It finally happened last fall: Garik Pedersen couldn’t take it anymore.
A little over nine years earlier, on a visit to New York, the Eastern Michigan University piano professor got an unexpected chance to chat with the 93-year-old Henry Steinway, founder of the legendary Steinway & Sons piano company, shortly before his death.
When Pedersen asked him what achievements he was especially proud of during his long career, Steinway told him about a remarkable World War II project that Pedersen had never heard of.
When the U.S. entered the conflict in 1941, supplies of raw materials were diverted to the war effort. This included metals that were key components in pianos, so piano makers either had to manufacture something else or go out of business.
Steinway hit on the idea of building small, lightweight, inexpensive uprights that could be shipped overseas for use by the troops or USO performers. Called “Victory Verticals,” they contained only 33 pounds of metal, about a tenth as much as a normal piano.
“I came home from that interview thinking I must be the last to know about this,” Pedersen recalls. “It took me years of bringing it up with colleagues and friends to realize nobody knew about it.”
And that bugged him. It was such a fascinating, positive story, and pianos were at the center of it. “I didn’t expect at this point in my career to become a fanatic about this particular project,” he says, “but it just sort of adopted me and, after years of trying to keep it at bay, it took me over.”
At this point in his career, with an impressive record as performer, pedagogue and judge to his credit, such surprises are, well, surprising. Pedersen has taught piano at Eastern for more than 25 years, producing prizewinners in national and international competitions. He has performed as soloist and chamber musician in venues throughout the United States and in Europe, Canada, Central America, Taiwan and the Philippine Islands.
In 2008, he recorded the musical examples in the anthology that accompanies the widely used text Music in Theory and Practice. He has served as an adjudicator for piano competitions in 19 states, and is the immediate past President of the Michigan Music Teachers Association.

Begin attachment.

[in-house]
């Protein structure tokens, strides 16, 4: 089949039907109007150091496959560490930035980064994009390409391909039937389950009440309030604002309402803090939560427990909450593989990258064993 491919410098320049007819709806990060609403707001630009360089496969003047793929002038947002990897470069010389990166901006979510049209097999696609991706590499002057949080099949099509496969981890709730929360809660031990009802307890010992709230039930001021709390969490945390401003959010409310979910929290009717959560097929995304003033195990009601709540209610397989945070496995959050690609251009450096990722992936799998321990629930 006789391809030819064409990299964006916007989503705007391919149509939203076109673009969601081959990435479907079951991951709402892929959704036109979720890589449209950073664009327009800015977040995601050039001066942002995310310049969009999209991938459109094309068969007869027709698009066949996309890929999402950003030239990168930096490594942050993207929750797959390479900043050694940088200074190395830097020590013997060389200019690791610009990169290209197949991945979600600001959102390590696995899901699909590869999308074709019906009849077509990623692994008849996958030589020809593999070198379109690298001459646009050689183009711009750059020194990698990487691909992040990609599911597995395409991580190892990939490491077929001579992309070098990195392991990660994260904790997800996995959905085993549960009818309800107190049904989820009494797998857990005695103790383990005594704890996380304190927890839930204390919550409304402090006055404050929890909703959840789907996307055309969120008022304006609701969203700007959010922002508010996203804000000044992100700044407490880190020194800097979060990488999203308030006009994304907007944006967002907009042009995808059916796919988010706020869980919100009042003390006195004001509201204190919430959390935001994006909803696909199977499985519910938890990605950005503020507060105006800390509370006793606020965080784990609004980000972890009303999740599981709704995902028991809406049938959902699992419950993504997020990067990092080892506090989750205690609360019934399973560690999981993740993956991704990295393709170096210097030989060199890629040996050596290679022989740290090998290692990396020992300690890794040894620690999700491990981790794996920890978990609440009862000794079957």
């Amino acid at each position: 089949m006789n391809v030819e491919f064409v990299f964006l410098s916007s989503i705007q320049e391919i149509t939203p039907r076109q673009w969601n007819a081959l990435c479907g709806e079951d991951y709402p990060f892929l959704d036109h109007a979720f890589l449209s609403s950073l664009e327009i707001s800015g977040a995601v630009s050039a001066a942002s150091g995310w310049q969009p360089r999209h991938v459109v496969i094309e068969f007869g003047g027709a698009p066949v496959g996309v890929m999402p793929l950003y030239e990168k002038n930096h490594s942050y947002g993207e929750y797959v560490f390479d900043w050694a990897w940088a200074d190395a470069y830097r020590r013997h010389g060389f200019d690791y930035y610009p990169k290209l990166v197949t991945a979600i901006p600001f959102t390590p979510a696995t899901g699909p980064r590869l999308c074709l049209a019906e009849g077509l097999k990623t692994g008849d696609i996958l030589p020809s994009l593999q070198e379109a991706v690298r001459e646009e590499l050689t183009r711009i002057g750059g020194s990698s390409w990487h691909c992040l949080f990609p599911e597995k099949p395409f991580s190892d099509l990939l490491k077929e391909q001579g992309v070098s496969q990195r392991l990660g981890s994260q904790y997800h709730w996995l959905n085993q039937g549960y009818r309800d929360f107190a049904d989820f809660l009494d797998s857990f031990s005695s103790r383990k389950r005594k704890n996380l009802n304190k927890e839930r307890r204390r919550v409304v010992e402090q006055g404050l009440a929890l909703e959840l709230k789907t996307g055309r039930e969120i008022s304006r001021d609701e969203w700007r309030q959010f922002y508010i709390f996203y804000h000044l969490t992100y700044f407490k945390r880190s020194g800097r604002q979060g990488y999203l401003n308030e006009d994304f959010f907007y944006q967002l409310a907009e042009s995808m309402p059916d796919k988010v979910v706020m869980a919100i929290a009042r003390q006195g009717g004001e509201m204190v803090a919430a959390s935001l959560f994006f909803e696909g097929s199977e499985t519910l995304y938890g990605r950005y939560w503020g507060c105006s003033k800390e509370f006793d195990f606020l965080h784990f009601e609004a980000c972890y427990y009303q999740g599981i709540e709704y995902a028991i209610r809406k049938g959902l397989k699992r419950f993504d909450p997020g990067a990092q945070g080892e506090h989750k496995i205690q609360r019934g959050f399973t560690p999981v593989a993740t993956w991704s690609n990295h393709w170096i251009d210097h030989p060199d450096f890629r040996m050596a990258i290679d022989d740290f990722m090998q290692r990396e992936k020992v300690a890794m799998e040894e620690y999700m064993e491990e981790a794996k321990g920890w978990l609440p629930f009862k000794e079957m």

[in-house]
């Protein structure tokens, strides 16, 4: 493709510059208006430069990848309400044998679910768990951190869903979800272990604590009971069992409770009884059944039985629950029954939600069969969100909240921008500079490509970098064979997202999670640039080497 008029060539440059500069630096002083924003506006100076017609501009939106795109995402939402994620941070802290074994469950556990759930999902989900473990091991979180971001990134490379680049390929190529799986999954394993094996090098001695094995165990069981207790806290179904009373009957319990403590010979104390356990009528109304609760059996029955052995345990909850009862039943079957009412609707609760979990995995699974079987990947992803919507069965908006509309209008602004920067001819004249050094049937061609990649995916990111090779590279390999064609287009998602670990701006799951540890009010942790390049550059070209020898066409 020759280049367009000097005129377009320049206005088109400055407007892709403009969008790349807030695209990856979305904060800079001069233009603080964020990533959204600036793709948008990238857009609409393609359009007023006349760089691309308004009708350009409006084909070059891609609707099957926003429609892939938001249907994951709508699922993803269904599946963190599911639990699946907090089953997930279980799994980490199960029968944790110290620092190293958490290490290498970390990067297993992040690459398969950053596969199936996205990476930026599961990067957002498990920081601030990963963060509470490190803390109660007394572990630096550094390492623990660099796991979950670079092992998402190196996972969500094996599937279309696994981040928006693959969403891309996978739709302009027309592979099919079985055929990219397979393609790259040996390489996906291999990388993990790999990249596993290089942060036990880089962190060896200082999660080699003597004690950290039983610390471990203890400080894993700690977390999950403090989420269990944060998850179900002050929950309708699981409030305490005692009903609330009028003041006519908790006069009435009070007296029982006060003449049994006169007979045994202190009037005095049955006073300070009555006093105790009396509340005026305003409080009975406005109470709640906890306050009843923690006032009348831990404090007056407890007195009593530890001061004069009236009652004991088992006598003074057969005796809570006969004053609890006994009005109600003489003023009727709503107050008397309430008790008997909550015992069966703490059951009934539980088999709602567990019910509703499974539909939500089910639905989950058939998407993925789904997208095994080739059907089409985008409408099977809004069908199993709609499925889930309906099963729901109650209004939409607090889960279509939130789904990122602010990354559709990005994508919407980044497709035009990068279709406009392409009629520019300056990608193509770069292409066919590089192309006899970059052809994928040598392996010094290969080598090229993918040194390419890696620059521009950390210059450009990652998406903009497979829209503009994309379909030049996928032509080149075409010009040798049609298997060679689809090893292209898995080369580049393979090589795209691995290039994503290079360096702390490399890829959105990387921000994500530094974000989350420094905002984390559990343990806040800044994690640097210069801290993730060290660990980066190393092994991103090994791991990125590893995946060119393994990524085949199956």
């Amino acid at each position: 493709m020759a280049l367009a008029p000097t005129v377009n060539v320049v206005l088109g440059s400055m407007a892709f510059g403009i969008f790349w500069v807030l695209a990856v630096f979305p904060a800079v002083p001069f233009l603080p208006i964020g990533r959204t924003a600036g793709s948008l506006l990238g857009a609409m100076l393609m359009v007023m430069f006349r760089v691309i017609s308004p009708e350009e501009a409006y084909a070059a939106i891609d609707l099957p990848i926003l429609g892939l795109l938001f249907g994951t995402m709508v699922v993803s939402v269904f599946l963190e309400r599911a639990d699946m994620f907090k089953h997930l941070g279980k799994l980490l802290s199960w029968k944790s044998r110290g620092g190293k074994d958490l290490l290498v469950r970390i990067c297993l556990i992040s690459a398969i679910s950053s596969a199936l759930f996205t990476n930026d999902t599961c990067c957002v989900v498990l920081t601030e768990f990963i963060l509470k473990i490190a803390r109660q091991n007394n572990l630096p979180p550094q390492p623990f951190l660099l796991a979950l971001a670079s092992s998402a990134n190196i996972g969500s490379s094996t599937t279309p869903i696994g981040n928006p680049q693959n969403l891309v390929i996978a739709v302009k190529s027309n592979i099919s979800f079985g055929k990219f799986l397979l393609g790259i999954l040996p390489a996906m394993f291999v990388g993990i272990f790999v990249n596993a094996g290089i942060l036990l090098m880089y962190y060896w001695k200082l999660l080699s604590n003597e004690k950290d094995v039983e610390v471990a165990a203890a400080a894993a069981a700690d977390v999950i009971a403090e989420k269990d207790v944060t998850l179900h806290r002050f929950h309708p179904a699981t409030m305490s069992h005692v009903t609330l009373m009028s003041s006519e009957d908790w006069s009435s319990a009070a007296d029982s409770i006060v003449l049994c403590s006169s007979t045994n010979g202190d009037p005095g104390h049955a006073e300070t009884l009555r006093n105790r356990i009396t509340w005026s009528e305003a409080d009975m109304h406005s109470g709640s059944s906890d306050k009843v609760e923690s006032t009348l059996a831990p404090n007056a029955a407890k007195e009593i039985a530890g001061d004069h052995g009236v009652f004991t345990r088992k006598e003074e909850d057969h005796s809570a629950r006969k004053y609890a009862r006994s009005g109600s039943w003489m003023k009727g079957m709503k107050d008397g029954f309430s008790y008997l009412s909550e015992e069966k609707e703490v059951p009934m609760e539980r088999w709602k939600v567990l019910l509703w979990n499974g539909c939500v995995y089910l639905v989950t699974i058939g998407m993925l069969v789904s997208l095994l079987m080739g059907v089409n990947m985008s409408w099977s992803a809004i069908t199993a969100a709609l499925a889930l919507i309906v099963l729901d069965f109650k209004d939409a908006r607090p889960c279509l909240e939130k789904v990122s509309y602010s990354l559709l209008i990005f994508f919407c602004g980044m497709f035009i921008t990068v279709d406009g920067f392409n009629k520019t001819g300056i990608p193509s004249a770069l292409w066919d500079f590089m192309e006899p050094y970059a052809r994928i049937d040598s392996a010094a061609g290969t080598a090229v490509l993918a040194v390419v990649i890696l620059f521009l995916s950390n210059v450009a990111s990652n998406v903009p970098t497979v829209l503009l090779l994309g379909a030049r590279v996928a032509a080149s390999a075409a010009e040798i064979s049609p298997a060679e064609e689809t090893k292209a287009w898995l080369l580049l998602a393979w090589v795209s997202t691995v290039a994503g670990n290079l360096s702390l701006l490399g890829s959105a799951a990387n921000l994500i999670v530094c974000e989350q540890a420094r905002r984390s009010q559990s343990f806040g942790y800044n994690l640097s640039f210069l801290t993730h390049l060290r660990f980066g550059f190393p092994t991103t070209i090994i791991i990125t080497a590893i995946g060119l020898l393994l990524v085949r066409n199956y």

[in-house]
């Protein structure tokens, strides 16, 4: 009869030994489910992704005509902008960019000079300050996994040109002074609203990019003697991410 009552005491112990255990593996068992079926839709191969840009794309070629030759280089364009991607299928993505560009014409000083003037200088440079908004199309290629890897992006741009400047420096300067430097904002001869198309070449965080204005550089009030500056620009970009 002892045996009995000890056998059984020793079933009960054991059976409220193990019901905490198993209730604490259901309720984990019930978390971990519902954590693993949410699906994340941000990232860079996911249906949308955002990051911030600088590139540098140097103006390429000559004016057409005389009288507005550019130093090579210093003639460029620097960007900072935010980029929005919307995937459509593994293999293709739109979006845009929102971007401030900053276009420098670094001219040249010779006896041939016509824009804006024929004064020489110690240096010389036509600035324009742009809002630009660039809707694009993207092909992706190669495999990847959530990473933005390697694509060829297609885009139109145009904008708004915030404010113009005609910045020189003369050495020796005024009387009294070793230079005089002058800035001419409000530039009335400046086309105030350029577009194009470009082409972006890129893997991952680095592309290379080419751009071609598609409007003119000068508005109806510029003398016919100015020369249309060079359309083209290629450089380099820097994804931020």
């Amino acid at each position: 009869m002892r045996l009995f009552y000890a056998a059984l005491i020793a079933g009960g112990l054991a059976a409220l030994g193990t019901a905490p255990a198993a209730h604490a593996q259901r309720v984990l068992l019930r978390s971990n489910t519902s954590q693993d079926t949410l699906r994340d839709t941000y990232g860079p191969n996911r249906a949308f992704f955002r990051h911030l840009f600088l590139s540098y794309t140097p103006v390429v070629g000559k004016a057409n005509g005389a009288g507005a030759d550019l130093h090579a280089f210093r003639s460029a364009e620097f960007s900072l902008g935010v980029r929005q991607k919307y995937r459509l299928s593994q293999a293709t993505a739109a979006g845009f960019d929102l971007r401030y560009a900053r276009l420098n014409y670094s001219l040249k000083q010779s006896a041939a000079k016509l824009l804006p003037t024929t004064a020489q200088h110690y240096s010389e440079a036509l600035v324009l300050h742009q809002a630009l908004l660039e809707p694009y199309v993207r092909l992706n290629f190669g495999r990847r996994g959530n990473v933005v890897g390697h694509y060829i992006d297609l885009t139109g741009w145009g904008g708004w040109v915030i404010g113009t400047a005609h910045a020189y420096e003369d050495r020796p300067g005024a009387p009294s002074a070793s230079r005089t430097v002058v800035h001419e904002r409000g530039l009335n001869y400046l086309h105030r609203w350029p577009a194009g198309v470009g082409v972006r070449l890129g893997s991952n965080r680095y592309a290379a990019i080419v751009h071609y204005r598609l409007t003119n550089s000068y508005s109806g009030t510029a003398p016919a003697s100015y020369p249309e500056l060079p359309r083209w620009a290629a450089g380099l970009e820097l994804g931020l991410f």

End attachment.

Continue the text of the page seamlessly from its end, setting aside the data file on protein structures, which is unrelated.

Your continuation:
Pedersen assembled a program for the Victory Vertical Piano Project that includes performances of popular pieces from the time—swing, classical, blues, jazz—that were probably played on these pianos, as well as projected images and a narrative context. Appropriately enough, the Victory Vertical Piano Project was presented for the first time in Alexander Recital Hall on the eve of last Veterans Day.
Since then, Pedersen has taken his show on the road to Detroit, Livonia, Saginaw, Ann Arbor, St. Louis and Dallas, with stops already scheduled for the next academic year at Central Michigan University, Phoenix, Spokane, Wash., and Pensacola, Fla., among others.
Phoenix is on the itinerary because the Musical Instrument Museum there owns a playable Victory Vertical. “They have a beautiful concert hall with a lovely Steinway grand,” he says, “but they’re also going to bring their Victory Vertical on stage and I will have the opportunity to play it and hopefully record a bit for my website.”
His search for a playable Victory Vertical to call his own has been fruitless so far, which isn’t surprising given that the instruments, almost 2,500 of which were manufactured, were regarded as highly disposable.
“There are Steinway dealers all over the country that are looking for one of these pianos for me,” he says. “I actually saw one on Craigslist a year ago and immediately responded, but the ad was taken down by the next day. I don’t know what happened to it. And a woman in Great Britain who found one in China and brought it back to Great Britain and had it rebuilt invited me to come over and play it, but I can’t have it.”
Pedersen originally envisioned a two-year lifespan for the project, but admits he’s been surprised by the number of bookings he’s already landed “without trying very hard.” After all, he says, “I’m self-managed and I have a day job.”
He’s passionate about that, too.
“The thing I love about teaching at Eastern is students here come with the attitude of ‘I don’t know, teach me,’ ” he says. “We don’t get very many students who say ‘prove to me that you have something that I need.’ I love that openness to being turned on by something that they don’t already know. I really get excited when I see those students take off.”